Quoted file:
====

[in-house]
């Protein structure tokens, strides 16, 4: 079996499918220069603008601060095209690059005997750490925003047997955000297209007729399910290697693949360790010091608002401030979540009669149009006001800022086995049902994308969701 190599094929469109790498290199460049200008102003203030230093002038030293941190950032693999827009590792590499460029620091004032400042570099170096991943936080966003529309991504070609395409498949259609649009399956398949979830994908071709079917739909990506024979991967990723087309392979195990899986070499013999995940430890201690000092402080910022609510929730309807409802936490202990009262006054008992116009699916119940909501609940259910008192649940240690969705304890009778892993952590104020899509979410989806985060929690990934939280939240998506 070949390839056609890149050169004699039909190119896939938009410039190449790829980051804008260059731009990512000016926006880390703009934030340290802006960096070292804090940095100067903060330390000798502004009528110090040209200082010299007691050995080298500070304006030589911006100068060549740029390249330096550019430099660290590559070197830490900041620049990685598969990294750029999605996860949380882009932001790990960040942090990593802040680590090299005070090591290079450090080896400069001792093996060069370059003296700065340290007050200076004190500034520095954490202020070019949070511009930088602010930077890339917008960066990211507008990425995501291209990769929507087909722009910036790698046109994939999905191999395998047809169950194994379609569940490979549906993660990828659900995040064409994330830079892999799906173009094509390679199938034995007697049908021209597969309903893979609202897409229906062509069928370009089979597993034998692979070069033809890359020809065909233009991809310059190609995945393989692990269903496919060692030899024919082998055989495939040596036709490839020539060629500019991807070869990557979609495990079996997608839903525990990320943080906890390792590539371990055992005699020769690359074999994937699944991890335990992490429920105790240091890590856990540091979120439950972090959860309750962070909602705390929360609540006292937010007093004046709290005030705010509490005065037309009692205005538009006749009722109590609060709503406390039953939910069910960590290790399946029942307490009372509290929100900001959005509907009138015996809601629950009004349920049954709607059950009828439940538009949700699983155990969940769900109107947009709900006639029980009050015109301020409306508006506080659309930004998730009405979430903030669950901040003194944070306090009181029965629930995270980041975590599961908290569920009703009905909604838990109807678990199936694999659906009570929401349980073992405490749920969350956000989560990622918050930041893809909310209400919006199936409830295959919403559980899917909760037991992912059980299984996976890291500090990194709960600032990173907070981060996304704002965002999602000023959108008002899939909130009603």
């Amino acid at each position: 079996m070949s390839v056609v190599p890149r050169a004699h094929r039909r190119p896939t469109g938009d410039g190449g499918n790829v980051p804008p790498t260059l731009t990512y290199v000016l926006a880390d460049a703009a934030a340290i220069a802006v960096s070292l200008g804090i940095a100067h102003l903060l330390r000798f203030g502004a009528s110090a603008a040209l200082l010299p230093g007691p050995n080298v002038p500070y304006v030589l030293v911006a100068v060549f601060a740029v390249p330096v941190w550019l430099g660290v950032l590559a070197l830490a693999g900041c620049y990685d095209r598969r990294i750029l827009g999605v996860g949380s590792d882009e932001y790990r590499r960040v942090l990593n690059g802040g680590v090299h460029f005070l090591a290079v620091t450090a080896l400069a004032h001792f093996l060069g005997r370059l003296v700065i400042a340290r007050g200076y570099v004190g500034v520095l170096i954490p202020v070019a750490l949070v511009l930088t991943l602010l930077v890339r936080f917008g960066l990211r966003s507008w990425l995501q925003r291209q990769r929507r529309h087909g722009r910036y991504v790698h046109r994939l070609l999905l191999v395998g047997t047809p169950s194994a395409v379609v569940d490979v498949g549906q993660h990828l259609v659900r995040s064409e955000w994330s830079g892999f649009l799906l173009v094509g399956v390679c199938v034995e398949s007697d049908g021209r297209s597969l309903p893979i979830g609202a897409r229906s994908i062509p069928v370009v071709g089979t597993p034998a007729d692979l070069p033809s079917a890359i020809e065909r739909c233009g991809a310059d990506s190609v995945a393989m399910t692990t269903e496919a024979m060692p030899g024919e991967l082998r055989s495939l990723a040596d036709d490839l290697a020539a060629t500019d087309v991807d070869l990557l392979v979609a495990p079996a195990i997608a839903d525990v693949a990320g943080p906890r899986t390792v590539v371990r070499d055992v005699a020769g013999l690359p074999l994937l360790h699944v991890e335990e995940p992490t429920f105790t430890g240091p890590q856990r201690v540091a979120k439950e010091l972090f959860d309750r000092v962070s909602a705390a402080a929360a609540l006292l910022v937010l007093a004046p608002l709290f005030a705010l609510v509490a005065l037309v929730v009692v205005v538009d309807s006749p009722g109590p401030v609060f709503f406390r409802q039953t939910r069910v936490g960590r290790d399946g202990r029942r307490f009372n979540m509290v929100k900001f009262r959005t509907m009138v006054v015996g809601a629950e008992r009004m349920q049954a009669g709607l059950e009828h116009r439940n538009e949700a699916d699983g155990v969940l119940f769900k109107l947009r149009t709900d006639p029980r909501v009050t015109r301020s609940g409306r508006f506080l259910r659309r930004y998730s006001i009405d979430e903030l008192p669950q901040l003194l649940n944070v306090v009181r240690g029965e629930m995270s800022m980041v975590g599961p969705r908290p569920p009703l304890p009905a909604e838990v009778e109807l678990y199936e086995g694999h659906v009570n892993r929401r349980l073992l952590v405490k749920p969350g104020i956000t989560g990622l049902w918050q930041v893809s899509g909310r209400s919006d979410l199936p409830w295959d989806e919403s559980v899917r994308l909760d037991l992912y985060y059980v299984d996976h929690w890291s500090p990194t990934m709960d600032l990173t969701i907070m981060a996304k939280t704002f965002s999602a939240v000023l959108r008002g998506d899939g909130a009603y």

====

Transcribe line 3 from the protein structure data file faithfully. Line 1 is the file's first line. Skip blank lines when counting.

């Amino acid at each position: 079996m070949s390839v056609v190599p890149r050169a004699h094929r039909r190119p896939t469109g938009d410039g190449g499918n790829v980051p804008p790498t260059l731009t990512y290199v000016l926006a880390d460049a703009a934030a340290i220069a802006v960096s070292l200008g804090i940095a100067h102003l903060l330390r000798f203030g502004a009528s110090a603008a040209l200082l010299p230093g007691p050995n080298v002038p500070y304006v030589l030293v911006a100068v060549f601060a740029v390249p330096v941190w550019l430099g660290v950032l590559a070197l830490a693999g900041c620049y990685d095209r598969r990294i750029l827009g999605v996860g949380s590792d882009e932001y790990r590499r960040v942090l990593n690059g802040g680590v090299h460029f005070l090591a290079v620091t450090a080896l400069a004032h001792f093996l060069g005997r370059l003296v700065i400042a340290r007050g200076y570099v004190g500034v520095l170096i954490p202020v070019a750490l949070v511009l930088t991943l602010l930077v890339r936080f917008g960066l990211r966003s507008w990425l995501q925003r291209q990769r929507r529309h087909g722009r910036y991504v790698h046109r994939l070609l999905l191999v395998g047997t047809p169950s194994a395409v379609v569940d490979v498949g549906q993660h990828l259609v659900r995040s064409e955000w994330s830079g892999f649009l799906l173009v094509g399956v390679c199938v034995e398949s007697d049908g021209r297209s597969l309903p893979i979830g609202a897409r229906s994908i062509p069928v370009v071709g089979t597993p034998a007729d692979l070069p033809s079917a890359i020809e065909r739909c233009g991809a310059d990506s190609v995945a393989m399910t692990t269903e496919a024979m060692p030899g024919e991967l082998r055989s495939l990723a040596d036709d490839l290697a020539a060629t500019d087309v991807d070869l990557l392979v979609a495990p079996a195990i997608a839903d525990v693949a990320g943080p906890r899986t390792v590539v371990r070499d055992v005699a020769g013999l690359p074999l994937l360790h699944v991890e335990e995940p992490t429920f105790t430890g240091p890590q856990r201690v540091a979120k439950e010091l972090f959860d309750r000092v962070s909602a705390a402080a929360a609540l006292l910022v937010l007093a004046p608002l709290f005030a705010l609510v509490a005065l037309v929730v009692v205005v538009d309807s006749p009722g109590p401030v609060f709503f406390r409802q039953t939910r069910v936490g960590r290790d399946g202990r029942r307490f009372n979540m509290v929100k900001f009262r959005t509907m009138v006054v015996g809601a629950e008992r009004m349920q049954a009669g709607l059950e009828h116009r439940n538009e949700a699916d699983g155990v969940l119940f769900k109107l947009r149009t709900d006639p029980r909501v009050t015109r301020s609940g409306r508006f506080l259910r659309r930004y998730s006001i009405d979430e903030l008192p669950q901040l003194l649940n944070v306090v009181r240690g029965e629930m995270s800022m980041v975590g599961p969705r908290p569920p009703l304890p009905a909604e838990v009778e109807l678990y199936e086995g694999h659906v009570n892993r929401r349980l073992l952590v405490k749920p969350g104020i956000t989560g990622l049902w918050q930041v893809s899509g909310r209400s919006d979410l199936p409830w295959d989806e919403s559980v899917r994308l909760d037991l992912y985060y059980v299984d996976h929690w890291s500090p990194t990934m709960d600032l990173t969701i907070m981060a996304k939280t704002f965002s999602a939240v000023l959108r008002g998506d899939g909130a009603y």